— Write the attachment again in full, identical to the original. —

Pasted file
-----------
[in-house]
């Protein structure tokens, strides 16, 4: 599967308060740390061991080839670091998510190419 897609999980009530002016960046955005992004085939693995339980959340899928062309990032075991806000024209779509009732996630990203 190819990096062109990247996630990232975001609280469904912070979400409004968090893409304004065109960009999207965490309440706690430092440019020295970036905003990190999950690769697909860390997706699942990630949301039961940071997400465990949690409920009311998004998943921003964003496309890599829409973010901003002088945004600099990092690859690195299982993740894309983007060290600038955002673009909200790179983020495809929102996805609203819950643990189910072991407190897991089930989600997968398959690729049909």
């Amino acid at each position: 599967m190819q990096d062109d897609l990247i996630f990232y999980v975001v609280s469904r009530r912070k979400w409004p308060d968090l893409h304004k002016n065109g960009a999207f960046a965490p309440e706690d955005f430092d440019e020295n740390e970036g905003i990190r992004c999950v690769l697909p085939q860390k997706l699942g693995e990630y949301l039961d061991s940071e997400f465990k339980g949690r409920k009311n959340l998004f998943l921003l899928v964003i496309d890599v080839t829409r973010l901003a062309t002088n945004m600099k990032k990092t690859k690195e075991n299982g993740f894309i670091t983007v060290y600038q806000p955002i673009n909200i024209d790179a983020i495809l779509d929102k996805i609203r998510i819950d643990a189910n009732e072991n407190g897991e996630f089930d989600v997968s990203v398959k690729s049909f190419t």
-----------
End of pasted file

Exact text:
[in-house]
């Protein structure tokens, strides 16, 4: 599967308060740390061991080839670091998510190419 897609999980009530002016960046955005992004085939693995339980959340899928062309990032075991806000024209779509009732996630990203 190819990096062109990247996630990232975001609280469904912070979400409004968090893409304004065109960009999207965490309440706690430092440019020295970036905003990190999950690769697909860390997706699942990630949301039961940071997400465990949690409920009311998004998943921003964003496309890599829409973010901003002088945004600099990092690859690195299982993740894309983007060290600038955002673009909200790179983020495809929102996805609203819950643990189910072991407190897991089930989600997968398959690729049909």
């Amino acid at each position: 599967m190819q990096d062109d897609l990247i996630f990232y999980v975001v609280s469904r009530r912070k979400w409004p308060d968090l893409h304004k002016n065109g960009a999207f960046a965490p309440e706690d955005f430092d440019e020295n740390e970036g905003i990190r992004c999950v690769l697909p085939q860390k997706l699942g693995e990630y949301l039961d061991s940071e997400f465990k339980g949690r409920k009311n959340l998004f998943l921003l899928v964003i496309d890599v080839t829409r973010l901003a062309t002088n945004m600099k990032k990092t690859k690195e075991n299982g993740f894309i670091t983007v060290y600038q806000p955002i673009n909200i024209d790179a983020i495809l779509d929102k996805i609203r998510i819950d643990a189910n009732e072991n407190g897991e996630f089930d989600v997968s990203v398959k690729s049909f190419t």